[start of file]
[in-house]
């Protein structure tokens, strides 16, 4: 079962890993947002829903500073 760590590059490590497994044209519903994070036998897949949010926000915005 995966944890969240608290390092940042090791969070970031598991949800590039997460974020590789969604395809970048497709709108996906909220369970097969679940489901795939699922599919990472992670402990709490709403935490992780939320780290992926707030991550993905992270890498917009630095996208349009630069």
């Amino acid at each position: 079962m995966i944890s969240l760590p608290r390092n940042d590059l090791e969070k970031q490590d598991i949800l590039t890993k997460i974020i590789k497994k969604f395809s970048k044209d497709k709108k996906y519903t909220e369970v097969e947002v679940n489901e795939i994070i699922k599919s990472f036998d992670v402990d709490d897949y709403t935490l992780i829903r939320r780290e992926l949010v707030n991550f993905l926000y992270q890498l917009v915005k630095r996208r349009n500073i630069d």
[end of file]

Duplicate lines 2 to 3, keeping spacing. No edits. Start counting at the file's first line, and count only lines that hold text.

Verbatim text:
């Protein structure tokens, strides 16, 4: 079962890993947002829903500073 760590590059490590497994044209519903994070036998897949949010926000915005 995966944890969240608290390092940042090791969070970031598991949800590039997460974020590789969604395809970048497709709108996906909220369970097969679940489901795939699922599919990472992670402990709490709403935490992780939320780290992926707030991550993905992270890498917009630095996208349009630069």
């Amino acid at each position: 079962m995966i944890s969240l760590p608290r390092n940042d590059l090791e969070k970031q490590d598991i949800l590039t890993k997460i974020i590789k497994k969604f395809s970048k044209d497709k709108k996906y519903t909220e369970v097969e947002v679940n489901e795939i994070i699922k599919s990472f036998d992670v402990d709490d897949y709403t935490l992780i829903r939320r780290e992926l949010v707030n991550f993905l926000y992270q890498l917009v915005k630095r996208r349009n500073i630069d």